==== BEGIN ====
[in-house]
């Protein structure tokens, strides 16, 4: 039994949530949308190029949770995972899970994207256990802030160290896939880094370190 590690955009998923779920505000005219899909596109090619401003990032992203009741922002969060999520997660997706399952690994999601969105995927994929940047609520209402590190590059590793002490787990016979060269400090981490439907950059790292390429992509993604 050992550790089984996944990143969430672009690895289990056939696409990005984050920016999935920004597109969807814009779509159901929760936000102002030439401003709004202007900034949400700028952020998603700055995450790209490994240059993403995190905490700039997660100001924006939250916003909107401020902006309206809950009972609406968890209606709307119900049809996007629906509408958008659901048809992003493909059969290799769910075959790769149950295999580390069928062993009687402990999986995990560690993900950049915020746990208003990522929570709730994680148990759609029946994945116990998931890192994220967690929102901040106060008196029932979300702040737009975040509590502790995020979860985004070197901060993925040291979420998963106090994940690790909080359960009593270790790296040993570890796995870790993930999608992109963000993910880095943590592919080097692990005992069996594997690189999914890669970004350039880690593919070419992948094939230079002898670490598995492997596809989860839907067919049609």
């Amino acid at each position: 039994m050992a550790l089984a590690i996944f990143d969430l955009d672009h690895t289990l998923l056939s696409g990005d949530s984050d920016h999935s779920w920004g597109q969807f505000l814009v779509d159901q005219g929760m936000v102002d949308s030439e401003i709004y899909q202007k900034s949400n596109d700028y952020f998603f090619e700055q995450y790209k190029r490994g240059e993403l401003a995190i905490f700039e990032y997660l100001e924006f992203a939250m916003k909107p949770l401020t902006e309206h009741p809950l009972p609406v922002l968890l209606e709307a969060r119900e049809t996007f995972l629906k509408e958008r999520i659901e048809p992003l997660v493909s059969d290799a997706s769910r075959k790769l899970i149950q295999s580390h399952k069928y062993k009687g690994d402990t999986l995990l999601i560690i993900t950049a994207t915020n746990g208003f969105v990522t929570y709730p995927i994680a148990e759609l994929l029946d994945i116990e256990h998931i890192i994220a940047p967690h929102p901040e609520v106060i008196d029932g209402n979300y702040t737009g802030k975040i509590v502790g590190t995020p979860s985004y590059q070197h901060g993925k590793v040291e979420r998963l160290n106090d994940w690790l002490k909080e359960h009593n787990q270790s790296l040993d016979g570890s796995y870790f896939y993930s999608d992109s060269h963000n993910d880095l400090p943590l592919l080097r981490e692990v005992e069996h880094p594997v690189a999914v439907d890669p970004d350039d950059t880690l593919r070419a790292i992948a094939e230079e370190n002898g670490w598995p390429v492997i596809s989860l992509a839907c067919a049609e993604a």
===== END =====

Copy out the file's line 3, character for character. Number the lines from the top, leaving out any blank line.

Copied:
């Amino acid at each position: 039994m050992a550790l089984a590690i996944f990143d969430l955009d672009h690895t289990l998923l056939s696409g990005d949530s984050d920016h999935s779920w920004g597109q969807f505000l814009v779509d159901q005219g929760m936000v102002d949308s030439e401003i709004y899909q202007k900034s949400n596109d700028y952020f998603f090619e700055q995450y790209k190029r490994g240059e993403l401003a995190i905490f700039e990032y997660l100001e924006f992203a939250m916003k909107p949770l401020t902006e309206h009741p809950l009972p609406v922002l968890l209606e709307a969060r119900e049809t996007f995972l629906k509408e958008r999520i659901e048809p992003l997660v493909s059969d290799a997706s769910r075959k790769l899970i149950q295999s580390h399952k069928y062993k009687g690994d402990t999986l995990l999601i560690i993900t950049a994207t915020n746990g208003f969105v990522t929570y709730p995927i994680a148990e759609l994929l029946d994945i116990e256990h998931i890192i994220a940047p967690h929102p901040e609520v106060i008196d029932g209402n979300y702040t737009g802030k975040i509590v502790g590190t995020p979860s985004y590059q070197h901060g993925k590793v040291e979420r998963l160290n106090d994940w690790l002490k909080e359960h009593n787990q270790s790296l040993d016979g570890s796995y870790f896939y993930s999608d992109s060269h963000n993910d880095l400090p943590l592919l080097r981490e692990v005992e069996h880094p594997v690189a999914v439907d890669p970004d350039d950059t880690l593919r070419a790292i992948a094939e230079e370190n002898g670490w598995p390429v492997i596809s989860l992509a839907c067919a049609e993604a």